“No good deed goes unpunished,” Ward said.
He believes the conservative focus on critical race theory is strategic. National conservative talk show hosts are railing against critical race theory as “divisive,” and “anti-American.”
“They’ve taken a label that most people are unfamiliar with, and have then labelled it over every conversation on racial equity,” Ward said.
“It’s the classic straw-man argument,” Tulane University history professor Laura Rosanne Adderley said. She fought the passage of a similar bill in Louisiana earlier this year.
“They’re painting a caricature of professors and fifth grade teachers standing up there, and ordering people to feel bad about stuff,” she said. “That’s not how it works.”
Rep. Lockett told WFPL News he had heard from parents and teachers that schools were being forced to teach students that they are “inherently oppressive” based on their race, or “inherently oppressed.” But he would not provide any specific examples for WFPL to fact-check.
Most of the text in both bills comes directly from a now-defunct 2020 executive order from Donald Trump limiting diversity training in federal agencies.
Ward, of the Southern Poverty Law Center, said he believes the lawmakers are signaling their loyalty to Trump and his base by filing the bills. UK history professor Nikki Brown agrees, noting that Trump gathered support using racist and sexist rhetoric.
“It’s an attempt to kind of get people ginned up again about racial issues, and that sense that the liberal left is coming for the schools,” she said.
Sponsors, like Lockett, assert their bill is representative of critical race theory, and they don’t want teachers telling Black students that their skin color will hold them back.
What Would Be The Impact In The Classroom?
While most Kentucky teachers at the K-12 level are not teaching critical race theory, many do teach students about systemic racism.
“It’s super important to have these realizations, these revelations, at a young age,” Doss High School social studies teacher Roya Fathalizadeh said. “It’s not ‘indoctrinating students.’”
Fathalizadeh worries the bills could limit those discussions, and even keep her from teaching lessons about the darker parts of U.S. history, like slavery or imperialism.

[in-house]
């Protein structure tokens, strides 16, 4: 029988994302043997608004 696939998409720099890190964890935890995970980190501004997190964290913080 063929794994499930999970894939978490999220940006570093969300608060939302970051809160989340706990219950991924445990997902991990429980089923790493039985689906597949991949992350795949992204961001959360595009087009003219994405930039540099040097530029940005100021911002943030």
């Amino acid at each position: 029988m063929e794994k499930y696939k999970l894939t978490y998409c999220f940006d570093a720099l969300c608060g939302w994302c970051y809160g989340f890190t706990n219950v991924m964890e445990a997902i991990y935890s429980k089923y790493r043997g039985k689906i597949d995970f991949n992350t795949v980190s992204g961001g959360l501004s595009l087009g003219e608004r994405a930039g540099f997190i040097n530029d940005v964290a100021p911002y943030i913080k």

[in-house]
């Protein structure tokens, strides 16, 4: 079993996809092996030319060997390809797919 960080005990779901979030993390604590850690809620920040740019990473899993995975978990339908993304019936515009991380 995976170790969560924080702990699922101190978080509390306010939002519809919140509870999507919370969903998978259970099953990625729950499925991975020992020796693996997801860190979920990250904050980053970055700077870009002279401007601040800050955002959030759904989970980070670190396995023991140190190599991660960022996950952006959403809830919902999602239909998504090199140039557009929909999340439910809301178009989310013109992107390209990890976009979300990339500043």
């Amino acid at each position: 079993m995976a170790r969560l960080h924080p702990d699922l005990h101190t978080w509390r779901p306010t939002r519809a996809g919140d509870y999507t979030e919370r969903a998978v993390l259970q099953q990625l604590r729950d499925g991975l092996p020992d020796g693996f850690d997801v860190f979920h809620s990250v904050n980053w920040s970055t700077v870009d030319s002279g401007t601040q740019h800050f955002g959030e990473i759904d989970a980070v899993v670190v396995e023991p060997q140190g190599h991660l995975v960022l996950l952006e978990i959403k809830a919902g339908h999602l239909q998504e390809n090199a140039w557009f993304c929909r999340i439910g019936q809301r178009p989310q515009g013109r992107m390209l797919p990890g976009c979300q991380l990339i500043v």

One idea Fischer’s bill would ban is the concept that “The Commonwealth or the United States is fundamentally or irredeemably racist or sexist.”
Waddy Republican Rep. Jennifer Henson Decker, who filed the other bill with Lockett, said she’s not trying to limit the teaching of history.
“The facts of history should speak for themselves. The facts of history should be presented … the whole gorey story of slavery should be accurately presented,” she said.
In Knox County Schools, 10th grade social studies teacher Christina Trosper worries she’ll no longer be able to teach the text “White Man’s Burden.” The 1899 poem by Rudyard Kipling shows how white supremacist beliefs were used to justify American and European imperialism. Trosper says her students are “disgusted” every year when they read it, but that it’s an important text to understand racism’s role in shaping the world.
“All it takes is one parent to be upset and to file a complaint,” she said.
Then after an investigation by the attorney general, she could lose her job under either of the Kentucky bills.
JCPS Superintendent Marty Pollio worried the bills could make entire courses illegal, like the new elective the district is offering called “Developing Black Historical Consciousness.”
“[The bill] is designed to hamstring teaching the history of this country,” said Adderley, the history professor from Tulane, said. “And they are essentially saying that it is quote unquote, easier and better for us all if you tell a happy story,” she said.
The Kentucky General Assembly will consider both bills when lawmakers return to Frankfort in January.